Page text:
What is a FODMAP you ask? FODMAP is an acronym that stands for “fermentable oligo-, di-, monosaccharides, and polyols”. Fermentable oligo-, di-, monosaccharides, and polyols are short-chain carbohydrates that aren’t digested in the same way as most other carbs, and so are classified as “dietary fiber”. When you eat most carbohydrates, specialized chemicals in your saliva and stomach start their breakdown immediately, so that the energy from the carbohydrates can be absorbed quickly into your bloodstream for use by cells throughout the body. FODMAPS however, are resistant to these chemicals, so these carbs are likely to make it all the way from your mouth to your gut without much change. It is in the gut that they start to cause trouble for some individuals.

Prebiotics” resist digestion in a similar way; the differences between beneficial, prebiotic fiber and FODMAPs are the types of intestinal bacteria that feed on them and the types of waste those bacteria produce after they feed. Generally, fiber is important in the diet because it feeds the probiotic bacteria that contribute to healthy digestion, immune function, and general well-being. FODMAPs, on the other hand, are more likely to feed bacterial species that do not benefit the health of the host. In addition, these bacteria occupy valuable space that could be used by more beneficial bacterial species and release hydrogen gas as a waste product which can lead to bloating, painful gas, cramping, and constipation [1]. FODMAPs are also known to draw water into the intestine, which can cause diarrhea [1]. Examples of FODMAP carbohydrates that are most commonly found in the average American diet are fructose (a sugar found in fruits and vegetables, table sugar, and most added sugars), lactose (a sugar found naturally in milk and dairy products), fructans (found in grains like wheat, spelt, rye, and barley), galactans (abundant in legumes), and polyols (sugar alcohols like xylitol, sorbitol, maltitol, and mannitol, which are found in some fruits and vegetables and often isolated and used as sweeteners in processed foods).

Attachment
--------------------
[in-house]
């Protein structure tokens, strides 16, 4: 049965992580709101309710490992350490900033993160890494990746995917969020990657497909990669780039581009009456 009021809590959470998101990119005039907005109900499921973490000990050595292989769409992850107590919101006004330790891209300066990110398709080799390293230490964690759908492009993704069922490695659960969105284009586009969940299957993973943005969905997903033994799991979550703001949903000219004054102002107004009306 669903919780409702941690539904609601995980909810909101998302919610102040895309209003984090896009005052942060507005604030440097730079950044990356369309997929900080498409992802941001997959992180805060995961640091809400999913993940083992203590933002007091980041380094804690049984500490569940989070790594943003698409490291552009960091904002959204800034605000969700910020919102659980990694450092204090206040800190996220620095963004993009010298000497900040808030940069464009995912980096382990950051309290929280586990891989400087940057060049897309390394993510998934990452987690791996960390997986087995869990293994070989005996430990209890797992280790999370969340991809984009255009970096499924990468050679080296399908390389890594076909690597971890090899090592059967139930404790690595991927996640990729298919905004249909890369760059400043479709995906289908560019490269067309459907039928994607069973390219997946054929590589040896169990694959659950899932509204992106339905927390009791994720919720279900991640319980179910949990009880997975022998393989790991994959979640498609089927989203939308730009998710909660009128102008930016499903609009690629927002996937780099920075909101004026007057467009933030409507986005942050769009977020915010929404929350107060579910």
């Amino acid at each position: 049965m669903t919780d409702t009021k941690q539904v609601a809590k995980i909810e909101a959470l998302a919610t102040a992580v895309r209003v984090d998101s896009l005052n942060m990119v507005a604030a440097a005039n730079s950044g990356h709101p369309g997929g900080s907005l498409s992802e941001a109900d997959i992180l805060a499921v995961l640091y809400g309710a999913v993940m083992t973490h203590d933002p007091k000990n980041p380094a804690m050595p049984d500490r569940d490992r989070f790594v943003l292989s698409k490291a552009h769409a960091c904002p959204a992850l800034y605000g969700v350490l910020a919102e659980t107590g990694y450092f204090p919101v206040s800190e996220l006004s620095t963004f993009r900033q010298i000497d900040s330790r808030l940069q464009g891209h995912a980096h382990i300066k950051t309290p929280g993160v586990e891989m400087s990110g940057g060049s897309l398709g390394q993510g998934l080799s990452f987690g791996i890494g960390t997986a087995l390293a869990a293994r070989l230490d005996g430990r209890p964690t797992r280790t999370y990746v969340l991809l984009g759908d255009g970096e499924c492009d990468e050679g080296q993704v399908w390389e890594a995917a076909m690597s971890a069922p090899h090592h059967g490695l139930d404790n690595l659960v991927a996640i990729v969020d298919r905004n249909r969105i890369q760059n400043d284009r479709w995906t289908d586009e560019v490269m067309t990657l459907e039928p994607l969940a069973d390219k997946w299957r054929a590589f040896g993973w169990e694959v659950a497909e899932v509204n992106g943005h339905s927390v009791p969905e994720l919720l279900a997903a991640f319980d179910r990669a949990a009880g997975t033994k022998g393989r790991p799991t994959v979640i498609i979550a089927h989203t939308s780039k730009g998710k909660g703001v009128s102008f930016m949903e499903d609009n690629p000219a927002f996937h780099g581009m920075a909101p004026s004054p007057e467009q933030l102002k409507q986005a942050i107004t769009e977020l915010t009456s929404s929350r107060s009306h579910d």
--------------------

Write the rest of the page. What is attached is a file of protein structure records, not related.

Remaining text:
Why might I choose a low-FODMAP diet?

If a person experiences symptoms such as painful gas, bloating, stomach cramps, diarrhea, and/or constipation that cannot be attributed to a specific food intolerance or disease, they are often diagnosed with irritable bowel syndrome (IBS) [2]. It was recently estimated that although many go undiagnosed and untreated, at least 11% of the population suffers from IBS [2]. Although the causes of IBS have yet to be defined, studies have shown that severely limiting FODMAP-containing foods from the diet can help to reduce symptomatic discomfort in most people with IBS [3]. Patients with IBS may be experiencing dysbiosis (an imbalance of good vs. bad bacteria in the gut, or even small intestinal bacterial overgrowth (SIBO), another diagnosis in which a low-FODMAP diet may be recommended to heal the gut bacterial population imbalance [4]. SIBO is a condition in which bacteria are growing where they shouldn’t, rather than just in the wrong proportions.

For a long time, elimination diets were commonly suggested when food seemed to be the trigger for IBS. Patients cut out many groups of likely trigger foods for a period of time, and add one at a time back until the symptoms return, implicating a specific food or food group as the culprit causing digestive intolerance. According to new research related to FODMAPs however, an elimination diet may be less effective than a low-FODMAP diet, as all FODMAPS may need to be cut out of the diet simultaneously and more permanently than prescribed by a traditional elimination diet. For example, if your gut is FODMAP-sensitive, cutting out only dairy (lactose) or only grains (fructans) will not be as effective as cutting out (or severely reducing) all FODMAPS.